## Tuesday, February 28, 2017

### Big March Hiatus (Days 109-120)

The pressures of the Big March can get the best of us -- how much more easily, then, can a first-year like me succumb to the pressures of the Big March?

The pressure on me right now is so great that I will not be posting to the blog at all in March. I hope that the next post here will be in April.

## Monday, February 27, 2017

### Science Week (Days 107-108)

Here is today's Pappas question of the day:

A = {perfect cubes < 32}, B = {multiples of 3}, A intersect B = ?

See that A is the finite set {1, 8, 27} and B is the infinite set {3, 6, 9, 12, 15, 18, 21, 24, 27, 30, ...} -- there's no point in listing elements of B greater than 32 since they can't possibly be in A. So the intersection of these sets is {27} -- and of course, today's date is the 27th.

Even though the intersection of two arbitrary sets can be very large (even infinite), the intersection of two sets in a Pappas question is always a singleton (a one-element set) -- since that lone element must be the date. Thus Pappas questions almost never ask for the union of two sets, only the intersection.

Some readers might point out that the intersection isn't actually {27} but {27, 0, -27, -216, -729, ...}, since both cubes (but not squares) and multiples of three can be zero or negative. Usually, in a Pappas problem, it's assumed that we're talking about natural numbers, since only these can be the date.

It might be possible to give this problem in a middle school classroom. Set theory isn't usually taught in most schools these days, except for special situations (such as N(S) from the U of Chicago Geometry text from last year). It might be possible to ask a middle school student this question:

Name a natural number less than 32 that is both a perfect cube and a multiple of 3.

But I won't ask my students anything of the sort this week -- the second week of the Big March. In many ways, even though I consider the Big March to begin the Tuesday after President's Day, at least that's a four-day week. We truly feel the grind of the Big March today, the Monday after Prez Day, since it's the first of several five-day weeks.

The idea that the Big March doesn't really start until today is definitely true in school districts that have something called a "February break." I've already mentioned how some districts combine Lincoln's Birthday with President's Day to form a four-day weekend. Well, some other districts end up taking the entire week of President's Day off instead.

This idea of a "February break" or "President's Day vacation" isn't common in California. The only time I've seen it here back when there were furlough days due to budget cuts. Recall that when furlough days were common a few years ago, they were immediately inserted on the Monday, Tuesday, and Wednesday before Thanksgiving. (These days proved to be so popular that now we regularly have Thanksgiving week off even after we stopped needing furlough days.) Anyway, in the old year-round schools at LAUSD (see my June 19th post for more info), some tracks were already off all of November. So these tracks inserted the furlough days after President's Day instead. Other than that, I've never heard of a California school observing a week off in February.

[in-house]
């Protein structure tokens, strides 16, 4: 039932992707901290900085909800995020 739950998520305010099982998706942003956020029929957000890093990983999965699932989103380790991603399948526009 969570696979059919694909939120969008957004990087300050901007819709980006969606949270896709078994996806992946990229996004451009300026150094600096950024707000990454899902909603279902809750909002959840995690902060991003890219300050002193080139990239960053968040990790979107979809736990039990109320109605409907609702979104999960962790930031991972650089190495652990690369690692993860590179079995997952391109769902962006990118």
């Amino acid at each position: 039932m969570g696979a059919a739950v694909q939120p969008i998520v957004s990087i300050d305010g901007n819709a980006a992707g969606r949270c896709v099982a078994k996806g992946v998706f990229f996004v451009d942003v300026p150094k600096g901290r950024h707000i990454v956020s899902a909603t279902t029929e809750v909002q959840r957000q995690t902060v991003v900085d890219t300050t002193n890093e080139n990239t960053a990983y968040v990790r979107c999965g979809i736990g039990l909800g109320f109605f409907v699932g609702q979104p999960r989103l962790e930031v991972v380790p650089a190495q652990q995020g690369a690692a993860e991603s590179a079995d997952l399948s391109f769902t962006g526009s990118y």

As it turns out, one of the districts with a full week off just happens to be New York. There are so many New York teachers writing for "Day in the Life," and so I keep reading about the February break in their posts. Since New York schools have such a short winter break, President's Day vacation is greeted with open arms. For them, today marks the start of the Big March, with no more days off until spring break. (Wow, from "Regents" to "February break," I'm learning more about Big Apple schools than ever I wanted to this year!)

Okay, back to what I was saying about this week in my classroom. I'm not going to give any math questions like the Pappas question this because I'm not teaching much math this week. I warned you about this in my last post, and near the start of eighth grade block, I received the email message that makes it official -- I must indeed establish separate math and science grades this trimester. And so I declare this week to be Science Week, and I'll have to teach mostly science this week. Notice that the announcement about science doesn't affect today's lesson, as it's just coding Monday anyway.

Moreover, near the end of eighth grade block I received another tough message -- this one about the visit from Illinois State coming up on Wednesday. I was wondering whether I'd have a hour-long observation of one of my classes that day. Well, actually I'll be giving an hour-long presentation on how I plan to teach the Illinois State curriculum the rest of the year. That's going to be hard -- of course I'd rather have the hour-long observation, since it's not as if I wouldn't have to teach during that hour anyway. Now I have to come up with things to say for a full hour -- mostly likely a detailed lesson plan of what I'll be doing, week by week, until the SBAC. Yes, from the sudden need to plan science lessons to the presentation, I'm definitely feeling the pain of the Big March this week!